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The Enlightenment and the Birth of the Modern World
COL 110
Fall 2007
Section: 01  
Crosslisting: HIST 124, RELI 271

The Enlightenment is said to have given birth to democracy, human rights, feminism, emancipation, and secularism - in short, to the characteristic strivings of Western modernity. Yet it has also at times been attacked for paving the way for totalitarianism, racist universalism, and modern bureaucratic genocide. In this course we will study key texts and ideas from the Enlightenment, placing them in their historical and social context of the 18th century. We will look at revolutions in thinking about history, economy, society, crime and punishment, government, and religion. A key theme will be the encounter of Enlightenment thought with popular religious practice and the persistence of traditional religious institutions. How did the mind of the Enlightenment seek to shape the future of European society? If traditional religious and political structures were to be superseded by secular culture and forms of governance, how was virtue to be preserved in a modern commercial society? How did the Enlightenment react to its successes and, more important, its failures? Finally, we will look at a few key interpretations of the Enlightenment in recent times. Did Enlightenment thinkers refashion Christianity in their construction of a heavenly city or were they agents of the rise of modern paganism? Was the Enlightenment exclusively a Western phenomenon? How are conceptualizations of the Enlightenment today being employed in debates about the nature of modernity and pressing questions about religion, secularism, and human rights, both at home and abroad?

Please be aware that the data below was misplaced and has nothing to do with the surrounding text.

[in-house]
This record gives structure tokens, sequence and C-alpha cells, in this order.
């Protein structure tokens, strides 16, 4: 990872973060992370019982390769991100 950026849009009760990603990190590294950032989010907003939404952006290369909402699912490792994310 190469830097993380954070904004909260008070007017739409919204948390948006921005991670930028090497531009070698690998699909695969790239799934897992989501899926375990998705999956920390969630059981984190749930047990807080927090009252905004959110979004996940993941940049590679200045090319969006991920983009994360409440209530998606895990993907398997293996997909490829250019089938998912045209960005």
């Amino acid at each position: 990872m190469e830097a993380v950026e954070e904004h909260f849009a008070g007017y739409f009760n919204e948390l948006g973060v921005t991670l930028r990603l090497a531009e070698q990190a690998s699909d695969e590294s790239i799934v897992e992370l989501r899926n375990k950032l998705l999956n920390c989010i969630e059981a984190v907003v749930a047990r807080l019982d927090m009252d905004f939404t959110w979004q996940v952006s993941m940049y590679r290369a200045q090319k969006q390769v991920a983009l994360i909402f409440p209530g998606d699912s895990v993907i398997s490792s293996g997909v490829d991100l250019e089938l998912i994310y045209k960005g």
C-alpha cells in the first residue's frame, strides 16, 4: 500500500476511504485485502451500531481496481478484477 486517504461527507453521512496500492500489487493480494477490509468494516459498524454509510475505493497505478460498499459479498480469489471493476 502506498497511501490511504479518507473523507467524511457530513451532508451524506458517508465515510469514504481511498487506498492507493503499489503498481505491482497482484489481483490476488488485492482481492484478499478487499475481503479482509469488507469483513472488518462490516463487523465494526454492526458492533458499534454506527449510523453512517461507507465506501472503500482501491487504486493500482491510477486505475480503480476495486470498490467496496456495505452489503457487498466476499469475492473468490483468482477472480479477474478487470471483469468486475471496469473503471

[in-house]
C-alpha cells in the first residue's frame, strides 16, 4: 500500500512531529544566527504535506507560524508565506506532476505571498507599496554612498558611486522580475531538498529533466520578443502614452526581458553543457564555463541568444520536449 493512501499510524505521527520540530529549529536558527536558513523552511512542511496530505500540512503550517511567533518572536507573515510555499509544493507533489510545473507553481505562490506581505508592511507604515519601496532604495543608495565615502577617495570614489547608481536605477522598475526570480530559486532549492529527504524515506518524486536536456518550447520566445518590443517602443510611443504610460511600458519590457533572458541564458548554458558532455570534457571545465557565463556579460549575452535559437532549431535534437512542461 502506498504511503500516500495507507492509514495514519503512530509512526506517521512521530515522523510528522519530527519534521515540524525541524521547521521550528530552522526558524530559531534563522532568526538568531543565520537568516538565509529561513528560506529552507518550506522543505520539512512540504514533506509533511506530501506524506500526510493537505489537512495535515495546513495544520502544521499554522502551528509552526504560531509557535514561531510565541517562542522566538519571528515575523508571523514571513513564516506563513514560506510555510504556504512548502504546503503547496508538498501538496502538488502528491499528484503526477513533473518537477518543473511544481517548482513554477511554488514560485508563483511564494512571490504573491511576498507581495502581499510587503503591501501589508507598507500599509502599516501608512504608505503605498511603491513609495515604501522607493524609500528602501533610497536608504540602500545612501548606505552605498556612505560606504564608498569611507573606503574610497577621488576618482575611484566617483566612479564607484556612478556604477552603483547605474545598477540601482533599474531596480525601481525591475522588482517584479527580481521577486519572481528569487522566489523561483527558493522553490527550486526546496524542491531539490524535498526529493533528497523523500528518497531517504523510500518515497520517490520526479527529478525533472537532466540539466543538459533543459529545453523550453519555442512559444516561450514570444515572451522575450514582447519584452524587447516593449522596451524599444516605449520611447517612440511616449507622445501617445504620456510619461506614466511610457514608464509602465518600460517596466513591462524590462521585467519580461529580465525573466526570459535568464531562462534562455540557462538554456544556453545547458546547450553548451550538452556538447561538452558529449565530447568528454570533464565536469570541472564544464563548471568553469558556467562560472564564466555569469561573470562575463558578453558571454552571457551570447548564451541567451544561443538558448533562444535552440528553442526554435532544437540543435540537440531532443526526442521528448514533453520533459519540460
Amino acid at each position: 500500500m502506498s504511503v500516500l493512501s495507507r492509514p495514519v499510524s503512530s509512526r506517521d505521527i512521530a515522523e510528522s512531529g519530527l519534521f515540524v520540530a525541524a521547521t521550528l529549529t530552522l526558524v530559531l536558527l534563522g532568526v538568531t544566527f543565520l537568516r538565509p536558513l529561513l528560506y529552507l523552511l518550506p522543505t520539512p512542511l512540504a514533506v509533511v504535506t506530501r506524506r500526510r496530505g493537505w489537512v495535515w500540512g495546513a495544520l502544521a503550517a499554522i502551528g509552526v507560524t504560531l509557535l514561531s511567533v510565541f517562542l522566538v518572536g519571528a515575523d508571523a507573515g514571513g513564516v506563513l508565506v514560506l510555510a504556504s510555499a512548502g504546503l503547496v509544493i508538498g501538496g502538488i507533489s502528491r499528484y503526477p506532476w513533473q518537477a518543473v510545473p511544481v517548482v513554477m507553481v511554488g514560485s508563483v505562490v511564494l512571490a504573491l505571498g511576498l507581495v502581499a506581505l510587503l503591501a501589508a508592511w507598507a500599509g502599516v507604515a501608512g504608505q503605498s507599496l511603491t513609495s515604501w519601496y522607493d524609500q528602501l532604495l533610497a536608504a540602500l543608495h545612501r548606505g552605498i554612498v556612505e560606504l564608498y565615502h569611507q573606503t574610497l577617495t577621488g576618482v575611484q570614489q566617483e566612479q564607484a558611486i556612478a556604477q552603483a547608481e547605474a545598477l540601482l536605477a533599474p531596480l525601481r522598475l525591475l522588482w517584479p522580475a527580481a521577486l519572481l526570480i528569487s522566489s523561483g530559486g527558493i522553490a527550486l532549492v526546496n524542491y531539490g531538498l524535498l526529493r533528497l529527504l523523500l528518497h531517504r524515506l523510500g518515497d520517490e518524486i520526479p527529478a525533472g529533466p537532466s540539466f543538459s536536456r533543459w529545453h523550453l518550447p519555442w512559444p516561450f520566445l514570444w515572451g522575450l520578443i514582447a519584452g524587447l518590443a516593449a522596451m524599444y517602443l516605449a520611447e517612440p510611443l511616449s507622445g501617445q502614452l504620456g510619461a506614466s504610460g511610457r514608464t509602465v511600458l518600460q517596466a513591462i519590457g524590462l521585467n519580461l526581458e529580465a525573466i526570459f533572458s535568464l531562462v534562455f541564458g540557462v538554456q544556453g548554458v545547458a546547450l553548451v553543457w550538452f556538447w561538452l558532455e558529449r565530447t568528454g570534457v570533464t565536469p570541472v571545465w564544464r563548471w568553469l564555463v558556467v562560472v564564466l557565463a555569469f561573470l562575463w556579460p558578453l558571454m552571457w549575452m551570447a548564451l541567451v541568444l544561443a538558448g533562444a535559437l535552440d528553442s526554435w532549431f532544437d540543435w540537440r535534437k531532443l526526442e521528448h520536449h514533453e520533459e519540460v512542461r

Essential Capabilities: Writing
Credit: 1 Gen Ed Area Dept: SBS COL
Course Format: SeminarGrading Mode: Student Option
Level: UGRD Prerequisites: None
Fulfills a Major Requirement for: None
Past Enrollment Probability: Not Available

Last Updated on JUN-12-2024
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